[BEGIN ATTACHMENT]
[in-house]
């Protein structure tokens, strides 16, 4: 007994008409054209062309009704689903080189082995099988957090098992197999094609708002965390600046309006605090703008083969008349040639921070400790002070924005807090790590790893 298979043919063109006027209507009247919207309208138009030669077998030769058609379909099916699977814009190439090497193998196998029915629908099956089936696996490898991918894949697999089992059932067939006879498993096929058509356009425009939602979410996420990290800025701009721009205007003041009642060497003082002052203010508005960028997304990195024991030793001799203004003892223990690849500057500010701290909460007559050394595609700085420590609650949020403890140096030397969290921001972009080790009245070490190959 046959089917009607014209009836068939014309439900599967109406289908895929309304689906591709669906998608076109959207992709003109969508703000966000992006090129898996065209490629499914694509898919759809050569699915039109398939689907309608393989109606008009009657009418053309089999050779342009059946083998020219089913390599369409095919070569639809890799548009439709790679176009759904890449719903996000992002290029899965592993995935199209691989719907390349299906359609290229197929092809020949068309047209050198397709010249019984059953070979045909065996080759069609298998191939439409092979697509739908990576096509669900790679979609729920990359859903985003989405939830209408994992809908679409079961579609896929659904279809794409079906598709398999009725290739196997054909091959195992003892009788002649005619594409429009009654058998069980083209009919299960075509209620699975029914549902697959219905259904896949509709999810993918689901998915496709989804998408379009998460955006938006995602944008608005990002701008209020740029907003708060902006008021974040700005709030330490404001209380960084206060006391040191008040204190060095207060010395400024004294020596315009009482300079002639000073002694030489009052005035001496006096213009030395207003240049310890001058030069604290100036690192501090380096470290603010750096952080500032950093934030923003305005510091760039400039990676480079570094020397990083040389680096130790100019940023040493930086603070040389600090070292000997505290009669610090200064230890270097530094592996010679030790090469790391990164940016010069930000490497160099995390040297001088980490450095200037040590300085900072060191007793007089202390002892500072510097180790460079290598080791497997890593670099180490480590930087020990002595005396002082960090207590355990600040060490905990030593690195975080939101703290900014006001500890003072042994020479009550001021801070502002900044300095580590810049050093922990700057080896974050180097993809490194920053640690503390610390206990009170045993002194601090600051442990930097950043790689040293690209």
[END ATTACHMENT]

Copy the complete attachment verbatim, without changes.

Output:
[in-house]
């Protein structure tokens, strides 16, 4: 007994008409054209062309009704689903080189082995099988957090098992197999094609708002965390600046309006605090703008083969008349040639921070400790002070924005807090790590790893 298979043919063109006027209507009247919207309208138009030669077998030769058609379909099916699977814009190439090497193998196998029915629908099956089936696996490898991918894949697999089992059932067939006879498993096929058509356009425009939602979410996420990290800025701009721009205007003041009642060497003082002052203010508005960028997304990195024991030793001799203004003892223990690849500057500010701290909460007559050394595609700085420590609650949020403890140096030397969290921001972009080790009245070490190959 046959089917009607014209009836068939014309439900599967109406289908895929309304689906591709669906998608076109959207992709003109969508703000966000992006090129898996065209490629499914694509898919759809050569699915039109398939689907309608393989109606008009009657009418053309089999050779342009059946083998020219089913390599369409095919070569639809890799548009439709790679176009759904890449719903996000992002290029899965592993995935199209691989719907390349299906359609290229197929092809020949068309047209050198397709010249019984059953070979045909065996080759069609298998191939439409092979697509739908990576096509669900790679979609729920990359859903985003989405939830209408994992809908679409079961579609896929659904279809794409079906598709398999009725290739196997054909091959195992003892009788002649005619594409429009009654058998069980083209009919299960075509209620699975029914549902697959219905259904896949509709999810993918689901998915496709989804998408379009998460955006938006995602944008608005990002701008209020740029907003708060902006008021974040700005709030330490404001209380960084206060006391040191008040204190060095207060010395400024004294020596315009009482300079002639000073002694030489009052005035001496006096213009030395207003240049310890001058030069604290100036690192501090380096470290603010750096952080500032950093934030923003305005510091760039400039990676480079570094020397990083040389680096130790100019940023040493930086603070040389600090070292000997505290009669610090200064230890270097530094592996010679030790090469790391990164940016010069930000490497160099995390040297001088980490450095200037040590300085900072060191007793007089202390002892500072510097180790460079290598080791497997890593670099180490480590930087020990002595005396002082960090207590355990600040060490905990030593690195975080939101703290900014006001500890003072042994020479009550001021801070502002900044300095580590810049050093922990700057080896974050180097993809490194920053640690503390610390206990009170045993002194601090600051442990930097950043790689040293690209």